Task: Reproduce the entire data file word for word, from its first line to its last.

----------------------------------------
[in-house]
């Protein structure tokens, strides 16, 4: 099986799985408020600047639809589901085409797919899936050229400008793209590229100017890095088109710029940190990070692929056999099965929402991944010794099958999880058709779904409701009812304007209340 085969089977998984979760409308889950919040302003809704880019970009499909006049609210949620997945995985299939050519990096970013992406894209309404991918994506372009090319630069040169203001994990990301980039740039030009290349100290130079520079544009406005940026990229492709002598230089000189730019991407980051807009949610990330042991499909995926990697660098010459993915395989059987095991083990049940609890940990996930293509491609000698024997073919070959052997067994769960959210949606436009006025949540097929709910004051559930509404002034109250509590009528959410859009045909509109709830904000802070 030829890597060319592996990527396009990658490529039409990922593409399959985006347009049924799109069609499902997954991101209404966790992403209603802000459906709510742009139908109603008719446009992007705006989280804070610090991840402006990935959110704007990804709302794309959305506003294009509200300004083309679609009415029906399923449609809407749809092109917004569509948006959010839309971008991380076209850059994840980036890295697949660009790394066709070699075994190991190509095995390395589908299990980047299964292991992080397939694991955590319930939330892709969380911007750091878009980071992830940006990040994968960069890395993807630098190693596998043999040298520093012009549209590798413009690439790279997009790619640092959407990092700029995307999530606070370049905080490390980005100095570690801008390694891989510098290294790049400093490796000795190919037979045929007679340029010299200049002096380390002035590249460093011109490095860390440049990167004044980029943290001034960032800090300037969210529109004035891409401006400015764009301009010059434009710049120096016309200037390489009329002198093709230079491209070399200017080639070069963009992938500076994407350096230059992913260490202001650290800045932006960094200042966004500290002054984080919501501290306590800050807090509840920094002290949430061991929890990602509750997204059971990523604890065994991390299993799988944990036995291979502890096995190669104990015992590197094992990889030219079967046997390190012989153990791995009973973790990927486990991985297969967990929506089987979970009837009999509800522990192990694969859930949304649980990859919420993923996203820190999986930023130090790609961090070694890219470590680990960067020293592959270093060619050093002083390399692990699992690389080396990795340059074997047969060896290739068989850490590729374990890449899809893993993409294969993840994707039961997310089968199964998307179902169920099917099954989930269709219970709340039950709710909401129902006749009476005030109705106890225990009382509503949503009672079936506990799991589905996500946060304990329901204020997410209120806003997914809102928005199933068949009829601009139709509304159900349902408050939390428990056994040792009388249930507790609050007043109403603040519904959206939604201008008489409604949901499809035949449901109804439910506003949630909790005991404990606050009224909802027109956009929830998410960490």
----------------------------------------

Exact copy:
[in-house]
């Protein structure tokens, strides 16, 4: 099986799985408020600047639809589901085409797919899936050229400008793209590229100017890095088109710029940190990070692929056999099965929402991944010794099958999880058709779904409701009812304007209340 085969089977998984979760409308889950919040302003809704880019970009499909006049609210949620997945995985299939050519990096970013992406894209309404991918994506372009090319630069040169203001994990990301980039740039030009290349100290130079520079544009406005940026990229492709002598230089000189730019991407980051807009949610990330042991499909995926990697660098010459993915395989059987095991083990049940609890940990996930293509491609000698024997073919070959052997067994769960959210949606436009006025949540097929709910004051559930509404002034109250509590009528959410859009045909509109709830904000802070 030829890597060319592996990527396009990658490529039409990922593409399959985006347009049924799109069609499902997954991101209404966790992403209603802000459906709510742009139908109603008719446009992007705006989280804070610090991840402006990935959110704007990804709302794309959305506003294009509200300004083309679609009415029906399923449609809407749809092109917004569509948006959010839309971008991380076209850059994840980036890295697949660009790394066709070699075994190991190509095995390395589908299990980047299964292991992080397939694991955590319930939330892709969380911007750091878009980071992830940006990040994968960069890395993807630098190693596998043999040298520093012009549209590798413009690439790279997009790619640092959407990092700029995307999530606070370049905080490390980005100095570690801008390694891989510098290294790049400093490796000795190919037979045929007679340029010299200049002096380390002035590249460093011109490095860390440049990167004044980029943290001034960032800090300037969210529109004035891409401006400015764009301009010059434009710049120096016309200037390489009329002198093709230079491209070399200017080639070069963009992938500076994407350096230059992913260490202001650290800045932006960094200042966004500290002054984080919501501290306590800050807090509840920094002290949430061991929890990602509750997204059971990523604890065994991390299993799988944990036995291979502890096995190669104990015992590197094992990889030219079967046997390190012989153990791995009973973790990927486990991985297969967990929506089987979970009837009999509800522990192990694969859930949304649980990859919420993923996203820190999986930023130090790609961090070694890219470590680990960067020293592959270093060619050093002083390399692990699992690389080396990795340059074997047969060896290739068989850490590729374990890449899809893993993409294969993840994707039961997310089968199964998307179902169920099917099954989930269709219970709340039950709710909401129902006749009476005030109705106890225990009382509503949503009672079936506990799991589905996500946060304990329901204020997410209120806003997914809102928005199933068949009829601009139709509304159900349902408050939390428990056994040792009388249930507790609050007043109403603040519904959206939604201008008489409604949901499809035949449901109804439910506003949630909790005991404990606050009224909802027109956009929830998410960490």